Armed ViolenceNews

Many Rwandan Civilians Injured As Rockets Fired From DR Congo Fall In Musanze District

The rockets, fired from the Democratic Republic of Congo in the morning of Monday, May 23 lasted 21 minutes, wounding civilians and destroying properties. Rwanda has called for an investigation.

The Rwandan Government says many of its civilians were wounded by rocket fire coming from across its border with the Democratic Republic of Congo and has called for “an urgent investigation into the incident”.

The Rwandan army authorities on Monday, May 23, said rockets fell in the district of  Musanze on the border with the DR Congo, wounding several civilians and destroying houses.

The rockets were fired yesterday morning and lasted 21 minutes, the army authorities said in a statement without giving further details.

Col. Ronald Rwivanga, the Rwandan army spokesperson who issued the statement said “the situation in the zone is normal now and security is assured”. 

But the Rwandan government disclosed it has asked the Joint Enlarged Verification Mechanism, which is a regional organ that watches and carries out investigations on security incidents in the volatile Great Lakes region, to carry out an immediate investigation.

“The Rwandan authorities have equally contacted their Congolese counterparts concerning the incident,” Col. Rwivanga indicated.

The DR Congo has not made any statement concerning the incident and the Rwandan accusations.

The two neighbouring countries, it should be recalled, maintain tense relations since the Rwandan genocide of 1994.

Since the massive arrival in the DR Congo of Rwandan Hutus accused of having massacred Tutsis during the genocide, Rwanda has regularly been accused by the Kinshasa authorities of incursions into Congolese territory and of supporting armed groups in the eastern part of the country.

There has been a thaw in the tense relations between the two countries since President Felix Tshisekedi came to power in 2019 and he has on several occasions held meetings with Rwandan president Paul Kagame.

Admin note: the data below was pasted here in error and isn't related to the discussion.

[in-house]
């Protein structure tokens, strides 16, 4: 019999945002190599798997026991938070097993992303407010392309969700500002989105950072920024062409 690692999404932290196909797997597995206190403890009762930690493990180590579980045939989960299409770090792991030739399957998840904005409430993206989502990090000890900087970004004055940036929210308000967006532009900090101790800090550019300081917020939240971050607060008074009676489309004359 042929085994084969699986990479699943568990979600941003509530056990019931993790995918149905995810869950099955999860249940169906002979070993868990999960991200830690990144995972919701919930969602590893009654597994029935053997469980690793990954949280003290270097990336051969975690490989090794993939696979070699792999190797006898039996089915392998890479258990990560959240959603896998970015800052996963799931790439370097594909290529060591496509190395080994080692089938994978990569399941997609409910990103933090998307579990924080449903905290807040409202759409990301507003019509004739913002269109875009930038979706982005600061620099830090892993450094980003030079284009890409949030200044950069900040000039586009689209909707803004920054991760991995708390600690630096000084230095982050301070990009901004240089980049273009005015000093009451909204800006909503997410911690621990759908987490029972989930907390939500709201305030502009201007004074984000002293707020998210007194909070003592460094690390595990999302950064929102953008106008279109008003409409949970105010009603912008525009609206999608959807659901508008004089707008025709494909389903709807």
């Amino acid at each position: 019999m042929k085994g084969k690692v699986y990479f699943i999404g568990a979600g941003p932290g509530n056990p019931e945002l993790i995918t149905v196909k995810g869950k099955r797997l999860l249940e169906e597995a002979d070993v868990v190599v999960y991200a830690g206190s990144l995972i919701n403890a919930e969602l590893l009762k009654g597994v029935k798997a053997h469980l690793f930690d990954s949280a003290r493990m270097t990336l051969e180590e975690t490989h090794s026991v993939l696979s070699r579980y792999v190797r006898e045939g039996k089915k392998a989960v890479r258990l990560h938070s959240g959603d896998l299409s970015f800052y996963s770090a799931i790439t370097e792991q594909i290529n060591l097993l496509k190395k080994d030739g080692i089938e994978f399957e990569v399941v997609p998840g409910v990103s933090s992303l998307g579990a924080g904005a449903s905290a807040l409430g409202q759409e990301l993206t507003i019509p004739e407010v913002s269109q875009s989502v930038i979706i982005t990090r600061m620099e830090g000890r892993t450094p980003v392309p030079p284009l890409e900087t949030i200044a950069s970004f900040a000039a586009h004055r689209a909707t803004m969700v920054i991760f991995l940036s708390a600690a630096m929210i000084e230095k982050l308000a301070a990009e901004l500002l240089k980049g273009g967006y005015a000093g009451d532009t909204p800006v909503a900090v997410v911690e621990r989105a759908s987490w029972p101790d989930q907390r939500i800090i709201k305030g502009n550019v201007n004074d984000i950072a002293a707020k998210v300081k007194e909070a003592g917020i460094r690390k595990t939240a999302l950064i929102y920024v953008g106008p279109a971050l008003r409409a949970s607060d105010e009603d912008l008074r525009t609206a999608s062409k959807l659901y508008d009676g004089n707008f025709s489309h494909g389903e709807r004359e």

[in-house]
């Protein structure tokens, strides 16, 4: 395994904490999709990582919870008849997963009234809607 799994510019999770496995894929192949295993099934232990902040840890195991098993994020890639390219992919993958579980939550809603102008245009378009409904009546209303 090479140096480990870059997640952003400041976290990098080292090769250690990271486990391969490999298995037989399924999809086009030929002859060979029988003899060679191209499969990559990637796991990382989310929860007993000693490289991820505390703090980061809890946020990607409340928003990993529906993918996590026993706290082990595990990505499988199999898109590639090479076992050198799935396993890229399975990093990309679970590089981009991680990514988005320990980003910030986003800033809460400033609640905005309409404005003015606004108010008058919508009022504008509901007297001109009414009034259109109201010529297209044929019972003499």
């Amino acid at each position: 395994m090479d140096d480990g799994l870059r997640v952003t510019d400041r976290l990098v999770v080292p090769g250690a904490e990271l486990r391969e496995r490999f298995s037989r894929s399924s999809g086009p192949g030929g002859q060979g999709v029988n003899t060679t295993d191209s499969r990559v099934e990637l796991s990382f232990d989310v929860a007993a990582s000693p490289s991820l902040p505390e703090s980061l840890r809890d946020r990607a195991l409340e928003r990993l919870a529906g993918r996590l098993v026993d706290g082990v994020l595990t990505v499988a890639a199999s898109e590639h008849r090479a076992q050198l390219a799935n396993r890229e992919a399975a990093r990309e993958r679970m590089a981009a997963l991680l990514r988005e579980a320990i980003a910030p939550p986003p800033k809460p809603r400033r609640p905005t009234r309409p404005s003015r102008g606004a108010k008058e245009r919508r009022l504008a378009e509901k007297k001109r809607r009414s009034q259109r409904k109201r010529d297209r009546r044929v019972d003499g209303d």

However, the resumption of activities by the M23 rebellion, which is active in the eastern DR Congo, has revived suspicions with Rwanda being accused by the Congolese authorities of supporting the M23, an accusation Rwanda rejects.

Support Our Journalism

There are millions of ordinary people affected by conflict in Africa whose stories are missing in the mainstream media. HumAngle is determined to tell those challenging and under-reported stories, hoping that the people impacted by these conflicts will find the safety and security they deserve.

To ensure that we continue to provide public service coverage, we have a small favour to ask you. We want you to be part of our journalistic endeavour by contributing a token to us.

Your donation will further promote a robust, free, and independent media.

Donate Here

Of course, we want our exclusive stories to reach as many people as possible and would appreciate it if you republish them. We only ask that you properly attribute to HumAngle, generally including the author's name, a link to the publication and a line of acknowledgement. Contact us for enquiries or requests.

Contact Us

Chief Bisong Etahoben

Chief Bisong Etahoben is a Cameroonian investigative journalist and traditional ruler. He writes for international media and has participated in several transnational investigations. Etahoben won the first-ever Cameroon Investigative Journalist Award in 1992. He serves as a member of a number of international investigative journalism professional bodies including the Forum for African Investigative Reporters (FAIR). He is HumAngle's Francophone and Central Africa editor.

Related Articles

Leave a Reply

Your email address will not be published. Required fields are marked *

Back to top button

Subscribe to our Newsletter

Translate »